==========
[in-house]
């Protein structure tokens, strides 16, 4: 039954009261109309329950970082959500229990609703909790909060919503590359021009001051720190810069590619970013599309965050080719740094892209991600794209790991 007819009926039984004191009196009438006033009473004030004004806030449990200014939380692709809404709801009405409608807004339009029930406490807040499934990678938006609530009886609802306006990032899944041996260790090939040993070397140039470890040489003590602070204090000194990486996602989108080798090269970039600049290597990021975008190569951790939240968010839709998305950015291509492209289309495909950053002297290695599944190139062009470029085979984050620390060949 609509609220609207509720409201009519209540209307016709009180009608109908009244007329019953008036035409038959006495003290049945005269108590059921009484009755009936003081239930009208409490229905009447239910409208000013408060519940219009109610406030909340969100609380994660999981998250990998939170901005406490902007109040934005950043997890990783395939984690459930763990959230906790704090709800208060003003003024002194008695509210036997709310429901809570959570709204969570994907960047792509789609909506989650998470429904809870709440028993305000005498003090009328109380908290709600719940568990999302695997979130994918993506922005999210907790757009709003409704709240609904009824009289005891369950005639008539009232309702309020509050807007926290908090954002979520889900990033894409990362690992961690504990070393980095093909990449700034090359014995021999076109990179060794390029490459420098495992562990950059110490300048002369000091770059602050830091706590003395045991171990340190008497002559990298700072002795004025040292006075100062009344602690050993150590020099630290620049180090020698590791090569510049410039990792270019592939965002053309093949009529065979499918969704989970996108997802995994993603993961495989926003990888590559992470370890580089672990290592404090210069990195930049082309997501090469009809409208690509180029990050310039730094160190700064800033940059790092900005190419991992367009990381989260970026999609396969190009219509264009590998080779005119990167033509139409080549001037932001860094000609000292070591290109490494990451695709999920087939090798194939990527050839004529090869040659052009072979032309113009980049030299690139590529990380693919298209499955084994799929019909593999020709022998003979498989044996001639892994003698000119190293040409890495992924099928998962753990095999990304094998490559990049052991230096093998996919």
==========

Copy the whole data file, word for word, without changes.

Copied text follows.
[in-house]
């Protein structure tokens, strides 16, 4: 039954009261109309329950970082959500229990609703909790909060919503590359021009001051720190810069590619970013599309965050080719740094892209991600794209790991 007819009926039984004191009196009438006033009473004030004004806030449990200014939380692709809404709801009405409608807004339009029930406490807040499934990678938006609530009886609802306006990032899944041996260790090939040993070397140039470890040489003590602070204090000194990486996602989108080798090269970039600049290597990021975008190569951790939240968010839709998305950015291509492209289309495909950053002297290695599944190139062009470029085979984050620390060949 609509609220609207509720409201009519209540209307016709009180009608109908009244007329019953008036035409038959006495003290049945005269108590059921009484009755009936003081239930009208409490229905009447239910409208000013408060519940219009109610406030909340969100609380994660999981998250990998939170901005406490902007109040934005950043997890990783395939984690459930763990959230906790704090709800208060003003003024002194008695509210036997709310429901809570959570709204969570994907960047792509789609909506989650998470429904809870709440028993305000005498003090009328109380908290709600719940568990999302695997979130994918993506922005999210907790757009709003409704709240609904009824009289005891369950005639008539009232309702309020509050807007926290908090954002979520889900990033894409990362690992961690504990070393980095093909990449700034090359014995021999076109990179060794390029490459420098495992562990950059110490300048002369000091770059602050830091706590003395045991171990340190008497002559990298700072002795004025040292006075100062009344602690050993150590020099630290620049180090020698590791090569510049410039990792270019592939965002053309093949009529065979499918969704989970996108997802995994993603993961495989926003990888590559992470370890580089672990290592404090210069990195930049082309997501090469009809409208690509180029990050310039730094160190700064800033940059790092900005190419991992367009990381989260970026999609396969190009219509264009590998080779005119990167033509139409080549001037932001860094000609000292070591290109490494990451695709999920087939090798194939990527050839004529090869040659052009072979032309113009980049030299690139590529990380693919298209499955084994799929019909593999020709022998003979498989044996001639892994003698000119190293040409890495992924099928998962753990095999990304094998490559990049052991230096093998996919």